Although petitioner was 17 at the time he pleaded guilty to the offense, the juvenile court did not thereby lose jurisdiction of this case. A long line of cases interpreting Article 2338-1 and its predecessors held that the age of the defendant at the time of trial determined whether the juvenile court had jurisdiction. See, e. g., Dearing v. State, 151 Tex.Cr.R. 6, 204 S.W.2d 983 (1947); Dendy v. Wilson, 142 Tex. 460, 179 S.W.2d 269 (1944); Stallings v. State, 129 Tex.Cr.R. 300, 87 S.W.2d 255 (Tex.Cr. App.1935); McLaren v. State, 85 Tex.Cr.R. 31, 209 S.W. 669 (Tex.Cr.App.1919). Those cases, however, interpreted Article 2338-1 *842 as it existed prior to the 1967 amendments that established the discretionary transfer procedure. They relied mainly on Section 12 of the statute, which provided that a criminal defendant was to be transferred to the juvenile court if it was ascertained at the time of trial that he was a juvenile.

The above cases are not controlling after the 1967 amendments to Article 2338-1 and Article 30, supra. Under these amendments the Legislature expressed its intent to give the juvenile courts exclusive original jurisdiction over 15- and 16-year-old juveniles, subject to discretionary transfer of jurisdiction to the district court. If the prior case law were controlling, the State could ignore the 1967 amendments, and indict and prosecute a 15- or 16-year-old defendant as an adult as long as he turned 17 before trial. This would deprive the juvenile court of its exclusive original jurisdiction and would deprive the juvenile defendant of his right to the protection of the Section 6 transfer procedure, including the right to a waiver hearing and an examining trial. Ex parte Guzman, supra; Ex parte Buchanan, supra. In enacting an amendment the Legislature is presumed to have changed the law, and a construction should be adopted that gives effect to the intended change, rather than one that renders the amendment useless. Stolte v. Karren, 191 S.W. 600 (Tex.Civ.App.San Antonio 1917, writ ref'd); McLaren v. State, 82 Tex.Cr.R. 449, 199 S.W. 811 (Tex.Cr.App. 1917). We conclude that the juvenile court retained jurisdiction of petitioner's case even though by the time he pleaded guilty he was 17 years old.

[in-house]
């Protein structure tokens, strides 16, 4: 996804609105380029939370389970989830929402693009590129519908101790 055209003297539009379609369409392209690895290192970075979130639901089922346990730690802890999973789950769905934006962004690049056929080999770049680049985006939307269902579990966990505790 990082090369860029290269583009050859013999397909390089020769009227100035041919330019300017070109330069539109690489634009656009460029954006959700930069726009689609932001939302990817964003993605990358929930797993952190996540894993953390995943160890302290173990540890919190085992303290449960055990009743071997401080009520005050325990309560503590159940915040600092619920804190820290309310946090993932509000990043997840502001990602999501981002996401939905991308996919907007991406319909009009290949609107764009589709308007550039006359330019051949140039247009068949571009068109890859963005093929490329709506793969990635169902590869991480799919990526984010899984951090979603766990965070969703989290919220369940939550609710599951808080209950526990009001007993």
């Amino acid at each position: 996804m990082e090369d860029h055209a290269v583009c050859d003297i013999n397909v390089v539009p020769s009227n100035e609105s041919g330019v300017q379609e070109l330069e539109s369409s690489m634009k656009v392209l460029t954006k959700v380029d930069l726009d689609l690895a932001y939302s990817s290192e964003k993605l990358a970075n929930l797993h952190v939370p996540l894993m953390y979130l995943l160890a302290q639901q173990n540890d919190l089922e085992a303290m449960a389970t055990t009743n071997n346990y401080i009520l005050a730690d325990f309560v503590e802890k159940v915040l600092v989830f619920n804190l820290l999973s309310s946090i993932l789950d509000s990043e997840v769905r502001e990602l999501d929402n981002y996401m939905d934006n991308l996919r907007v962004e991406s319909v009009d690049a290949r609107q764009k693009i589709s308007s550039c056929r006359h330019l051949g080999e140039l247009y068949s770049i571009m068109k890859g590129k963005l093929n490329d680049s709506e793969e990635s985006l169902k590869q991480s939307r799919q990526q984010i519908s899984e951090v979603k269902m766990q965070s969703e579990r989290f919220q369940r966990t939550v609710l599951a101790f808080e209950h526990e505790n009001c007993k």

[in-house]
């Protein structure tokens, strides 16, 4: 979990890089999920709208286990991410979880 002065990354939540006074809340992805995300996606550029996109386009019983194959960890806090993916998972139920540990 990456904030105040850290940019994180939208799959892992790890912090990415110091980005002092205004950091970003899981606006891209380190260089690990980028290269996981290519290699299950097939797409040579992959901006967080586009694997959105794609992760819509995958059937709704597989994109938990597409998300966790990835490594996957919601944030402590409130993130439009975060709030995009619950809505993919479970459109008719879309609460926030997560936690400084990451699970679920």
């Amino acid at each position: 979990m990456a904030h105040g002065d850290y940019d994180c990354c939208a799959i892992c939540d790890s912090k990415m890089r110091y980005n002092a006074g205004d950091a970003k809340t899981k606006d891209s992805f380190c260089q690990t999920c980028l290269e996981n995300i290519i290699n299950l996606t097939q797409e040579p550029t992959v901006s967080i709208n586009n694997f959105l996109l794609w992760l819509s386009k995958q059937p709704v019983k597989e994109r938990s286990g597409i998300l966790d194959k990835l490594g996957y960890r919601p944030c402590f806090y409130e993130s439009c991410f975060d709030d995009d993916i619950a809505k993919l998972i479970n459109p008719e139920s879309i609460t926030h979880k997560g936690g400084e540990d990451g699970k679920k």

Petitioner was arrested on the date of the offense, at age 16. He was indicted on January 13, 1969, at age 16, without being transferred from the juvenile court or provided with an examining trial. He subsequently pleaded guilty to the offense charged. The transfer procedure was not followed in this case, and the district court never obtained jurisdiction. Petitioner's conviction is void. Moreover, petitioner was not granted an examining trial before the issuance of the indictment, as required by Section 6(j) of Article 2338-1 and by the decisions of this Court. Thus the indictment is void. Ex parte Guzman, supra; Ex parte Menefee, supra. Petitioner is entitled to relief.

Accordingly, the writ is granted, the conviction is set aside, and the indictment in Cause No. 10609-A is dismissed. Petitioner is released from custody and every manner of restraint in his personal liberty as a consequence of this conviction. The Clerk of this Court is directed to forward a copy of this opinion to the Texas Department of Corrections.

It is so ordered.

ROBERTS and W. C. DAVIS, JJ., concur in the result.

DOUGLAS, T. DAVIS, and DALLY, JJ., dissent.

NOTES

[1] Article 30, Section 2 as amended in 1967 provided:

No male under 17 years of age and no female under 18 years of age may be convicted of an offense except perjury unless the juvenile court waives jurisdiction and certifies the person for criminal proceedings.

[2] Striking such words from Section 3 as required to give effect to the remainder of the statute, see Ex parte Tullos, supra; Delorme v. State, 488 S.W.2d 808 (Tex.Cr.App.1973), Section 3 reads in pertinent part as follows:

... the word "child" means any female person over the age of ten years and under the age of eighteen years and any male person over the age of ten years and under the age of seventeen years.

[3] Striking the offending words from Article 30 and substituting the term "person" for the gender-based term "male," the relevant part of Article 30 reads as follows:

No male [person] under 17 years of age and no female under 18 years of age may be convicted of an offense except perjury unless the juvenile court waives jurisdiction and certifies the person for criminal proceedings.